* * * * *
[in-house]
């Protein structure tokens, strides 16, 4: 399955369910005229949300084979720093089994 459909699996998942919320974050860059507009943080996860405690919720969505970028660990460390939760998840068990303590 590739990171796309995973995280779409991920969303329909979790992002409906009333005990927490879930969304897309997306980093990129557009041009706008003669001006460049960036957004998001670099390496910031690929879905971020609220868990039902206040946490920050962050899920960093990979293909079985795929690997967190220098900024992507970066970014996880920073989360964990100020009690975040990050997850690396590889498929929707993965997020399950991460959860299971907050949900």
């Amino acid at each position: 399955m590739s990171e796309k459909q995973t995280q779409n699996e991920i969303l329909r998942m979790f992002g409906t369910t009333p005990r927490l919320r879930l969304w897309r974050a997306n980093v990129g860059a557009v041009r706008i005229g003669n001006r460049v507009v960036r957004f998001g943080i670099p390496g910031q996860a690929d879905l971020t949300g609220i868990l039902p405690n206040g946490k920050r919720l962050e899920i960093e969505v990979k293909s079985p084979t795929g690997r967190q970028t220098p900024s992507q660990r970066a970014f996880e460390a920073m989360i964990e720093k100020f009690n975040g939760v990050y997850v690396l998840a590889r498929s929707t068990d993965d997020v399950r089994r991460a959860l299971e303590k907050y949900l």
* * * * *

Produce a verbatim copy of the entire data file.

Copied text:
[in-house]
């Protein structure tokens, strides 16, 4: 399955369910005229949300084979720093089994 459909699996998942919320974050860059507009943080996860405690919720969505970028660990460390939760998840068990303590 590739990171796309995973995280779409991920969303329909979790992002409906009333005990927490879930969304897309997306980093990129557009041009706008003669001006460049960036957004998001670099390496910031690929879905971020609220868990039902206040946490920050962050899920960093990979293909079985795929690997967190220098900024992507970066970014996880920073989360964990100020009690975040990050997850690396590889498929929707993965997020399950991460959860299971907050949900």
């Amino acid at each position: 399955m590739s990171e796309k459909q995973t995280q779409n699996e991920i969303l329909r998942m979790f992002g409906t369910t009333p005990r927490l919320r879930l969304w897309r974050a997306n980093v990129g860059a557009v041009r706008i005229g003669n001006r460049v507009v960036r957004f998001g943080i670099p390496g910031q996860a690929d879905l971020t949300g609220i868990l039902p405690n206040g946490k920050r919720l962050e899920i960093e969505v990979k293909s079985p084979t795929g690997r967190q970028t220098p900024s992507q660990r970066a970014f996880e460390a920073m989360i964990e720093k100020f009690n975040g939760v990050y997850v690396l998840a590889r498929s929707t068990d993965d997020v399950r089994r991460a959860l299971e303590k907050y949900l």